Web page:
Let’s get this straight. Think of the Houston-Atlanta matchup as the World Series – an event unto itself -- not the end of a long and grueling tournament.
Think of the World Series when it stood alone as a treat, a dessert right after the regular season, in sunshine – bright or hazy – rather than a late-night marathon with people on the East Coast dozing off. (Me! It’s all about me!)
The recent games, as good as some of them were, have been bloated with post-season statistics, most of them irrelevant. For the next four to seven games, everything that happens should be compared to derring-do performed by players like Babe Ruth, Tris Speaker, Frankie Frisch, Whitey Ford, Yogi Berra, Duke Snider and Mickey Mantle.
While we’re talking about wretched trends, have you noticed the commercials for gambling dens, gambling sites? I mean, how could you not?
At least, the commercials for Caesars gambling world are interesting, with a cool latter-day Caesar giving the people a spectacle.
The gambling commercials play into the weaknesses of thousands, millions, of people who come to life only when their money, their lives, are tied into the action – pitch by pitch, by dancing roulette balls or actual pitches thrown by Major League Baseball.
The commercials do not show the after-effects of people betting the rent money, the food money, school tuition money, and skulking around, unable to admit they have a gambling jones.
The last time I looked, Pete Rose is still banned from baseball for gambling on games (including ones in which he may have managed or played.) Rose, the dope, also stonewalled Commissioner Bart Giamatti, who seethed with anger and died of a heart attack a few days later.
Under Rob Manfred’s “leadership,” baseball is sanctimonious about gambling because it needs the TV commercial money because baseball is falling behind other sports.
(When I am watching Liverpool-Man City on the tube, I can tell my wife it will be over in two hours.)
Baseball is also falling behind other sports because it has become bloated with pitching changes and rituals like adjusting wristbands (and private parts), plus the ball is in play less and less. The new analytics dictate “strategy” involving shuttling pitchers in and out of games, batters swinging for “exit velocity.” However, a good sign is that the better teams – the ones we are seeing in October – seem to remember old-timey tactics –the occasional hit-and-run, the professional sacrifice fly, the stolen base.
My friend Jerry Rosenthal is enamored with the Atlanta Braves, for good reason. Jerry played two years in the old Milwaukee Braves farm system, with mentors like Dixie Walker, Andy Pafko and Jim Fanning, and he played against Bobby Cox in the minors, and decades later he chatted with Cox at the Mets’ ballpark. He says the Braves and Manager Brian Snitker have never stopped inculcating players with traditional skills and tactics.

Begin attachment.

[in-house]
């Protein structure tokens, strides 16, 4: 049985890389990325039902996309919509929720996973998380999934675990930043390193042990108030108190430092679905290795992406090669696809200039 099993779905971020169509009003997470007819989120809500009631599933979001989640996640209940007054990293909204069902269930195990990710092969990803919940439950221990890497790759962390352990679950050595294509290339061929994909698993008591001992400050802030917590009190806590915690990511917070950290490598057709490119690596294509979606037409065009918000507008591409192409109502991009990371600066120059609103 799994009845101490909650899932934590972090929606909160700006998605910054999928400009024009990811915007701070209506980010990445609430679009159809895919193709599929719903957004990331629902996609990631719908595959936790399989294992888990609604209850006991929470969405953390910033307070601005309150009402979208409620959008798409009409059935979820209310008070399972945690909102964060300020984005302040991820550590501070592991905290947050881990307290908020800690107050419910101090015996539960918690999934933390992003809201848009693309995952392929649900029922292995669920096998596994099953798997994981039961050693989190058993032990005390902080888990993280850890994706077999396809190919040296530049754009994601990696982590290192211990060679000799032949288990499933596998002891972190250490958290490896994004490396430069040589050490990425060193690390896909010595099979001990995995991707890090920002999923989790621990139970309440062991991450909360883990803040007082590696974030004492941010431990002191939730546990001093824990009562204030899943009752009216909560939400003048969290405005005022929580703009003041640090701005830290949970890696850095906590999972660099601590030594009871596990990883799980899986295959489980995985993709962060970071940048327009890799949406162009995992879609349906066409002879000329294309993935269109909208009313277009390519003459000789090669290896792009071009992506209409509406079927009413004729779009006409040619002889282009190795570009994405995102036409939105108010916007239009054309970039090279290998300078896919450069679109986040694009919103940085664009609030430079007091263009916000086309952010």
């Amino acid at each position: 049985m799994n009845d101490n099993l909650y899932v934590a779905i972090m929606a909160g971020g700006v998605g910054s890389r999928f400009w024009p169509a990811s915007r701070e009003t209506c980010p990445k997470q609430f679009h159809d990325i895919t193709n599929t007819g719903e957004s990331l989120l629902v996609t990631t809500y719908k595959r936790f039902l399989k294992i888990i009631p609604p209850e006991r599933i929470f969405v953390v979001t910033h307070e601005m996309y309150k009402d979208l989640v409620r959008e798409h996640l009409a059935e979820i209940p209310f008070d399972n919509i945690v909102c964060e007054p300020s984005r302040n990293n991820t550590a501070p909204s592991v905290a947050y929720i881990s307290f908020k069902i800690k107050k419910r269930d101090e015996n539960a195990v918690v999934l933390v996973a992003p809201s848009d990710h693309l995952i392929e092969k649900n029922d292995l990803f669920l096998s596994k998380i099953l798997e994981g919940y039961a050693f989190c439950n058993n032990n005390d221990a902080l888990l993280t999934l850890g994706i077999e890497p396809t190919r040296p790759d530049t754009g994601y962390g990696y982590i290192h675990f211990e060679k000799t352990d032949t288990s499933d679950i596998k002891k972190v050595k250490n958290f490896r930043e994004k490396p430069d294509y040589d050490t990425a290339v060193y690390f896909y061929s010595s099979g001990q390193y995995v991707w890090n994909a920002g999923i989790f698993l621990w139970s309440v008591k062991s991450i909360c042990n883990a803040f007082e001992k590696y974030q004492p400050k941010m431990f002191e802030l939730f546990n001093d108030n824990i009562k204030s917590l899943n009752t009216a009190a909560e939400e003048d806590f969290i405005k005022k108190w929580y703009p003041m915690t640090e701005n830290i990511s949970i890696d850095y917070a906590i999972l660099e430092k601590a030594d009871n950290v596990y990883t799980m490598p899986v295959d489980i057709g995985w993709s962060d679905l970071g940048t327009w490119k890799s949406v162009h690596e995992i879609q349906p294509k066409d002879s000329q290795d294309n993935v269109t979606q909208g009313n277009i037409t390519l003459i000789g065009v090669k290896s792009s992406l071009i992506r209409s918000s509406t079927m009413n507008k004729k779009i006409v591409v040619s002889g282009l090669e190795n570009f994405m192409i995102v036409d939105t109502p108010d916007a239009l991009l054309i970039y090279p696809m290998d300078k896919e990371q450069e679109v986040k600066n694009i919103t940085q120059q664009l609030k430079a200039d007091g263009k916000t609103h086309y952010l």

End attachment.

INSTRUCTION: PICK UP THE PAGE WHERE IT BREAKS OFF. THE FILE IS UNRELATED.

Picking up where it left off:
“Snitker is a clone of Bobby!” Jerry wrote in an email. “He has the fine human qualities that a great manager must have! I think the whole process comes naturally to this ‘old salt’ who learned his trade by managing in the minor leagues for many years, just the way it was when I played!”
Jerry added: “If this series with the Dodgers doesn’t teach these new-age numbers savants that the game is played on the field, nothing will! The consistency of the Braves defense is remarkable! Everyone does their jobs in a workman-like fashion. No outsized egos in sight!
“The concept of ‘picking-up’ the guy who didn’t get it done is evident in the Braves’ approach! Put the ball in play, move that runner to third base, steal a base, etc.! I love it!”
The Astros have stayed mostly intact as fans haunted them with reminders of the sign-stealing scandal four years ago. I can’t help enjoying that team that was so much fun a few years ago, although I miss George Springer.
To get to the point, how does a neutral fan, like me, choose between the Braves or the Astros?
When I was working, I rooted for the cities of San Francisco and Oakland mainly for the ambience of the Bay Area, or Boston, for the October walks. But now, my standards are different.
The Dodgers have been gone from Brooklyn since after the 1957 season so during this year’s wild-card playoff I immediately rooted for the Giants because of one player, Wilmer Flores, known affectionately as Weeping Wilmer for the way his emotions flowed the night he heard rumors the Mets had traded him. (It was subsequently called off.)
This year, Wilmer was at the plate with two outs in the ninth, and Ron Darling (who made the TBS broadcasts so good) told the audience that Wilmer was a clutch hitter with the Mets. Just then, Wilmer was called out on strikes while trying to check his swing. After seeing the replays, I think Wilmer and the Giants were screwed, but we have moved on, haven't we.
I had no problem with Mookie Betts and the Dodgers, or the team representing the great city of Boston, and as a Mets fan I liked the Braves of Chipper Jones and Bobby Cox, and I like this team, with Freddie Freeman schmoozing with everybody who reaches first base, plus unglamorous old school manager Snitker.
But now we’re in the World Series; remember, it’s a separate entity, no matter how many "post-season" stats Fox shovels at us.
I find myself gravitating to Houston – that very contemporary American multi-cultural city -- because of the manager, Johnnie B. Baker, Jr.
Dusty was mentored by Henry Aaron and later was like a big brother to my late friend Bob Welch, a star pitcher with the Dodgers in the early 80s. Now he has been a good manager with five different clubs.